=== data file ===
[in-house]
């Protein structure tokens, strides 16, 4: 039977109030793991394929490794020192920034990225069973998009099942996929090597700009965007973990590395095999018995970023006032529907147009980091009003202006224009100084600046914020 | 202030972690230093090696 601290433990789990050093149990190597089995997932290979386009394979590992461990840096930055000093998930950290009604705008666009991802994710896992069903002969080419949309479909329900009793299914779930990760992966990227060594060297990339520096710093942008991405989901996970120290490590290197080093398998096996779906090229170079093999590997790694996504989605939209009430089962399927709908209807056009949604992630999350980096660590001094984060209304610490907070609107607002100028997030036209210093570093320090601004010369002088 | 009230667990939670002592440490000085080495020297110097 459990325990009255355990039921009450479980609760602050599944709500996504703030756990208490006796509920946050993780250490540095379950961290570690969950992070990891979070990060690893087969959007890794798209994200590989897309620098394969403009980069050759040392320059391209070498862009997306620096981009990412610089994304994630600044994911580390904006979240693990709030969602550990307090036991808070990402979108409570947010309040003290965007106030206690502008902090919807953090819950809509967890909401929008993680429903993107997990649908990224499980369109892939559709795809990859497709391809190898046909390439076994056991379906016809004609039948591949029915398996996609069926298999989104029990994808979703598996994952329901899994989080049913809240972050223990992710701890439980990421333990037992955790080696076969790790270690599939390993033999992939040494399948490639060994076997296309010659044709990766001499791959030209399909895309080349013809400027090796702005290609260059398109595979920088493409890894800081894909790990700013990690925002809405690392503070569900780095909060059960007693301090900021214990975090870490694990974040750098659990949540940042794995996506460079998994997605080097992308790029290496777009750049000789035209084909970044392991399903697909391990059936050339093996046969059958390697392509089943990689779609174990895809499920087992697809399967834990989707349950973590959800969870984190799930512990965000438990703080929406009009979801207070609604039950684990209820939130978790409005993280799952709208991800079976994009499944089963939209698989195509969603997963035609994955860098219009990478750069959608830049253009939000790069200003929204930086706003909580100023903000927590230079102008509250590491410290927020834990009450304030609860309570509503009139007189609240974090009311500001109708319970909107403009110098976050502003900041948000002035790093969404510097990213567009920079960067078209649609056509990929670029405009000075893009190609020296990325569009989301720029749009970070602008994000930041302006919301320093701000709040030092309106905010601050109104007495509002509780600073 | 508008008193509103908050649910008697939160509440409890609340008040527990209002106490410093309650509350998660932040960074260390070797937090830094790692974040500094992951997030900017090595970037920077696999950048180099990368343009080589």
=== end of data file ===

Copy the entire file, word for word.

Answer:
[in-house]
């Protein structure tokens, strides 16, 4: 039977109030793991394929490794020192920034990225069973998009099942996929090597700009965007973990590395095999018995970023006032529907147009980091009003202006224009100084600046914020 | 202030972690230093090696 601290433990789990050093149990190597089995997932290979386009394979590992461990840096930055000093998930950290009604705008666009991802994710896992069903002969080419949309479909329900009793299914779930990760992966990227060594060297990339520096710093942008991405989901996970120290490590290197080093398998096996779906090229170079093999590997790694996504989605939209009430089962399927709908209807056009949604992630999350980096660590001094984060209304610490907070609107607002100028997030036209210093570093320090601004010369002088 | 009230667990939670002592440490000085080495020297110097 459990325990009255355990039921009450479980609760602050599944709500996504703030756990208490006796509920946050993780250490540095379950961290570690969950992070990891979070990060690893087969959007890794798209994200590989897309620098394969403009980069050759040392320059391209070498862009997306620096981009990412610089994304994630600044994911580390904006979240693990709030969602550990307090036991808070990402979108409570947010309040003290965007106030206690502008902090919807953090819950809509967890909401929008993680429903993107997990649908990224499980369109892939559709795809990859497709391809190898046909390439076994056991379906016809004609039948591949029915398996996609069926298999989104029990994808979703598996994952329901899994989080049913809240972050223990992710701890439980990421333990037992955790080696076969790790270690599939390993033999992939040494399948490639060994076997296309010659044709990766001499791959030209399909895309080349013809400027090796702005290609260059398109595979920088493409890894800081894909790990700013990690925002809405690392503070569900780095909060059960007693301090900021214990975090870490694990974040750098659990949540940042794995996506460079998994997605080097992308790029290496777009750049000789035209084909970044392991399903697909391990059936050339093996046969059958390697392509089943990689779609174990895809499920087992697809399967834990989707349950973590959800969870984190799930512990965000438990703080929406009009979801207070609604039950684990209820939130978790409005993280799952709208991800079976994009499944089963939209698989195509969603997963035609994955860098219009990478750069959608830049253009939000790069200003929204930086706003909580100023903000927590230079102008509250590491410290927020834990009450304030609860309570509503009139007189609240974090009311500001109708319970909107403009110098976050502003900041948000002035790093969404510097990213567009920079960067078209649609056509990929670029405009000075893009190609020296990325569009989301720029749009970070602008994000930041302006919301320093701000709040030092309106905010601050109104007495509002509780600073 | 508008008193509103908050649910008697939160509440409890609340008040527990209002106490410093309650509350998660932040960074260390070797937090830094790692974040500094992951997030900017090595970037920077696999950048180099990368343009080589």